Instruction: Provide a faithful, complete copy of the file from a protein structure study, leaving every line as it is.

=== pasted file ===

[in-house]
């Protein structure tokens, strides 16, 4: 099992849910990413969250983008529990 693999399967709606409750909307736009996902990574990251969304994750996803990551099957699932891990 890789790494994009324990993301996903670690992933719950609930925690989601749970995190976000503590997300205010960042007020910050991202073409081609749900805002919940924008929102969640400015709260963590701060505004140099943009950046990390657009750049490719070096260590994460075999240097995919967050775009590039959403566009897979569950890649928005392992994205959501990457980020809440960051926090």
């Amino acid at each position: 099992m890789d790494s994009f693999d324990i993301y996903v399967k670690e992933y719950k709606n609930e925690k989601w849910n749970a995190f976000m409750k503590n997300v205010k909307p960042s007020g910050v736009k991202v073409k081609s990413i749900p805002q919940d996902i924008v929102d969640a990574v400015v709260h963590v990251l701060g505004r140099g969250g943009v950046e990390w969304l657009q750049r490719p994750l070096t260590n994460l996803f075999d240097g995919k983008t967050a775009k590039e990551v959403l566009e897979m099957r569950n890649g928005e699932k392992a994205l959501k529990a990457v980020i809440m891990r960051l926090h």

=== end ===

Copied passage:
[in-house]
């Protein structure tokens, strides 16, 4: 099992849910990413969250983008529990 693999399967709606409750909307736009996902990574990251969304994750996803990551099957699932891990 890789790494994009324990993301996903670690992933719950609930925690989601749970995190976000503590997300205010960042007020910050991202073409081609749900805002919940924008929102969640400015709260963590701060505004140099943009950046990390657009750049490719070096260590994460075999240097995919967050775009590039959403566009897979569950890649928005392992994205959501990457980020809440960051926090």
């Amino acid at each position: 099992m890789d790494s994009f693999d324990i993301y996903v399967k670690e992933y719950k709606n609930e925690k989601w849910n749970a995190f976000m409750k503590n997300v205010k909307p960042s007020g910050v736009k991202v073409k081609s990413i749900p805002q919940d996902i924008v929102d969640a990574v400015v709260h963590v990251l701060g505004r140099g969250g943009v950046e990390w969304l657009q750049r490719p994750l070096t260590n994460l996803f075999d240097g995919k983008t967050a775009k590039e990551v959403l566009e897979m099957r569950n890649g928005e699932k392992a994205l959501k529990a990457v980020i809440m891990r960051l926090h």